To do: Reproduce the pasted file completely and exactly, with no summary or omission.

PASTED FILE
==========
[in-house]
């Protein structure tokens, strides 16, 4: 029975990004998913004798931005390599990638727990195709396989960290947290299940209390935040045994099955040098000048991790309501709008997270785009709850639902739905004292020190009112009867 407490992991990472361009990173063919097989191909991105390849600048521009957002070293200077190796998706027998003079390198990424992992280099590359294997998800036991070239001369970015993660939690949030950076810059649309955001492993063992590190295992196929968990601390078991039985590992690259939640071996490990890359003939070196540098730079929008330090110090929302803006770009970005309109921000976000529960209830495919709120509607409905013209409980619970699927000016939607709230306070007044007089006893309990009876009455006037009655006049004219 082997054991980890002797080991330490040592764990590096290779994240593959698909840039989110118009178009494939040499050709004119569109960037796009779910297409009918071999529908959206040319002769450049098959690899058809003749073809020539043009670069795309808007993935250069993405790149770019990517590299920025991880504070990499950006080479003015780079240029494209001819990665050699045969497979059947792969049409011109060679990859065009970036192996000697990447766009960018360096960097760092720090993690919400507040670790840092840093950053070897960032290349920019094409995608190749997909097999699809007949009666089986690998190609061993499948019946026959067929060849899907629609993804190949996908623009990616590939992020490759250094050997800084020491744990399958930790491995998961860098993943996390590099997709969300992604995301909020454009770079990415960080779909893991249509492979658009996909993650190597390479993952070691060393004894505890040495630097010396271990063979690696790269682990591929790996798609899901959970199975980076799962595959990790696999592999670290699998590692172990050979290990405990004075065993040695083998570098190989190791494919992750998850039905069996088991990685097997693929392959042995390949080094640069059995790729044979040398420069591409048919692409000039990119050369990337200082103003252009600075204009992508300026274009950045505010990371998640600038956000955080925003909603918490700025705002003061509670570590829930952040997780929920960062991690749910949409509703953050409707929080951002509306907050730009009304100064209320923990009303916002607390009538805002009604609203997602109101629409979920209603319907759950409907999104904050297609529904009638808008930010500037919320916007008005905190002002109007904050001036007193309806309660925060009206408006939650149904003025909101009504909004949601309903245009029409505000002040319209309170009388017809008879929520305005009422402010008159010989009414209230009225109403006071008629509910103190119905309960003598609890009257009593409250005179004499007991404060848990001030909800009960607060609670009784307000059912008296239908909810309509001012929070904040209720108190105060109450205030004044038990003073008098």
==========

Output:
[in-house]
């Protein structure tokens, strides 16, 4: 029975990004998913004798931005390599990638727990195709396989960290947290299940209390935040045994099955040098000048991790309501709008997270785009709850639902739905004292020190009112009867 407490992991990472361009990173063919097989191909991105390849600048521009957002070293200077190796998706027998003079390198990424992992280099590359294997998800036991070239001369970015993660939690949030950076810059649309955001492993063992590190295992196929968990601390078991039985590992690259939640071996490990890359003939070196540098730079929008330090110090929302803006770009970005309109921000976000529960209830495919709120509607409905013209409980619970699927000016939607709230306070007044007089006893309990009876009455006037009655006049004219 082997054991980890002797080991330490040592764990590096290779994240593959698909840039989110118009178009494939040499050709004119569109960037796009779910297409009918071999529908959206040319002769450049098959690899058809003749073809020539043009670069795309808007993935250069993405790149770019990517590299920025991880504070990499950006080479003015780079240029494209001819990665050699045969497979059947792969049409011109060679990859065009970036192996000697990447766009960018360096960097760092720090993690919400507040670790840092840093950053070897960032290349920019094409995608190749997909097999699809007949009666089986690998190609061993499948019946026959067929060849899907629609993804190949996908623009990616590939992020490759250094050997800084020491744990399958930790491995998961860098993943996390590099997709969300992604995301909020454009770079990415960080779909893991249509492979658009996909993650190597390479993952070691060393004894505890040495630097010396271990063979690696790269682990591929790996798609899901959970199975980076799962595959990790696999592999670290699998590692172990050979290990405990004075065993040695083998570098190989190791494919992750998850039905069996088991990685097997693929392959042995390949080094640069059995790729044979040398420069591409048919692409000039990119050369990337200082103003252009600075204009992508300026274009950045505010990371998640600038956000955080925003909603918490700025705002003061509670570590829930952040997780929920960062991690749910949409509703953050409707929080951002509306907050730009009304100064209320923990009303916002607390009538805002009604609203997602109101629409979920209603319907759950409907999104904050297609529904009638808008930010500037919320916007008005905190002002109007904050001036007193309806309660925060009206408006939650149904003025909101009504909004949601309903245009029409505000002040319209309170009388017809008879929520305005009422402010008159010989009414209230009225109403006071008629509910103190119905309960003598609890009257009593409250005179004499007991404060848990001030909800009960607060609670009784307000059912008296239908909810309509001012929070904040209720108190105060109450205030004044038990003073008098």